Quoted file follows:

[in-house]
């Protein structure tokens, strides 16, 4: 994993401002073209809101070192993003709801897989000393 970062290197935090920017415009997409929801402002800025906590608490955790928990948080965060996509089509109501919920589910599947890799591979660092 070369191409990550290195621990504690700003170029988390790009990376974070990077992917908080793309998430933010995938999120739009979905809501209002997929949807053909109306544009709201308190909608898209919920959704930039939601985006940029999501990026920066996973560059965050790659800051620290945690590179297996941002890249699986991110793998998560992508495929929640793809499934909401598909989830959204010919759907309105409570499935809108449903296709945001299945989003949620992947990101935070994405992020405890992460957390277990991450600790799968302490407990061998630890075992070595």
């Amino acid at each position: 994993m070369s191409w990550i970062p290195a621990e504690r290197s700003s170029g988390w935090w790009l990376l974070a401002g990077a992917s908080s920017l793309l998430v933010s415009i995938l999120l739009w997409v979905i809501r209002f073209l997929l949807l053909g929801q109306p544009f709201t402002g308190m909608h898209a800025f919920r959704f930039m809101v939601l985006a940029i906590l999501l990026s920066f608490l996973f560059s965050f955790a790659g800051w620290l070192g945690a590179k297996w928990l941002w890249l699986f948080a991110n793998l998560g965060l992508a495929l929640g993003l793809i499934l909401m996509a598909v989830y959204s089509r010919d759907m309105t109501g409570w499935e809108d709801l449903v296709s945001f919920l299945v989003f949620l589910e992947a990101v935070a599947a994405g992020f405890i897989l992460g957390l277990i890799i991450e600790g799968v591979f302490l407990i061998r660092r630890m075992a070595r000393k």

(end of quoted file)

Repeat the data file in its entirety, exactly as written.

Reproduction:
[in-house]
């Protein structure tokens, strides 16, 4: 994993401002073209809101070192993003709801897989000393 970062290197935090920017415009997409929801402002800025906590608490955790928990948080965060996509089509109501919920589910599947890799591979660092 070369191409990550290195621990504690700003170029988390790009990376974070990077992917908080793309998430933010995938999120739009979905809501209002997929949807053909109306544009709201308190909608898209919920959704930039939601985006940029999501990026920066996973560059965050790659800051620290945690590179297996941002890249699986991110793998998560992508495929929640793809499934909401598909989830959204010919759907309105409570499935809108449903296709945001299945989003949620992947990101935070994405992020405890992460957390277990991450600790799968302490407990061998630890075992070595």
């Amino acid at each position: 994993m070369s191409w990550i970062p290195a621990e504690r290197s700003s170029g988390w935090w790009l990376l974070a401002g990077a992917s908080s920017l793309l998430v933010s415009i995938l999120l739009w997409v979905i809501r209002f073209l997929l949807l053909g929801q109306p544009f709201t402002g308190m909608h898209a800025f919920r959704f930039m809101v939601l985006a940029i906590l999501l990026s920066f608490l996973f560059s965050f955790a790659g800051w620290l070192g945690a590179k297996w928990l941002w890249l699986f948080a991110n793998l998560g965060l992508a495929l929640g993003l793809i499934l909401m996509a598909v989830y959204s089509r010919d759907m309105t109501g409570w499935e809108d709801l449903v296709s945001f919920l299945v989003f949620l589910e992947a990101v935070a599947a994405g992020f405890i897989l992460g957390l277990i890799i991450e600790g799968v591979f302490l407990i061998r660092r630890m075992a070595r000393k």